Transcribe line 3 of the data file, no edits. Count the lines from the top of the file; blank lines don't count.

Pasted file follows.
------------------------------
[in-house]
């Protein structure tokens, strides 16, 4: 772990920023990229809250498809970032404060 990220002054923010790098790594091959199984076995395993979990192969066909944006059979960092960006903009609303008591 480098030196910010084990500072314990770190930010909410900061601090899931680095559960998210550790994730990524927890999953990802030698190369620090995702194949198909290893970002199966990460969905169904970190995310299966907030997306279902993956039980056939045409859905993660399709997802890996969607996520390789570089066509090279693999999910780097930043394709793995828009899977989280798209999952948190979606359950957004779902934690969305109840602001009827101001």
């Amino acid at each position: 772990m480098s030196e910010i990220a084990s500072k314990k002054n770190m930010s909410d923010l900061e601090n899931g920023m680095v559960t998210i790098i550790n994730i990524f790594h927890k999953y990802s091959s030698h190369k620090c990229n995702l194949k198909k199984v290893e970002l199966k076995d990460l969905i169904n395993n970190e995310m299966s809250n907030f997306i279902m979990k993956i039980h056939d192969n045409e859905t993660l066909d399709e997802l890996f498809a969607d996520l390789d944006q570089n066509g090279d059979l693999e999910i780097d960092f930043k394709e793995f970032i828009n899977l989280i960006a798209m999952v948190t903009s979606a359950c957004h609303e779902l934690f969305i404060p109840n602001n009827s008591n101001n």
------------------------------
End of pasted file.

């Amino acid at each position: 772990m480098s030196e910010i990220a084990s500072k314990k002054n770190m930010s909410d923010l900061e601090n899931g920023m680095v559960t998210i790098i550790n994730i990524f790594h927890k999953y990802s091959s030698h190369k620090c990229n995702l194949k198909k199984v290893e970002l199966k076995d990460l969905i169904n395993n970190e995310m299966s809250n907030f997306i279902m979990k993956i039980h056939d192969n045409e859905t993660l066909d399709e997802l890996f498809a969607d996520l390789d944006q570089n066509g090279d059979l693999e999910i780097d960092f930043k394709e793995f970032i828009n899977l989280i960006a798209m999952v948190t903009s979606a359950c957004h609303e779902l934690f969305i404060p109840n602001n009827s008591n101001n």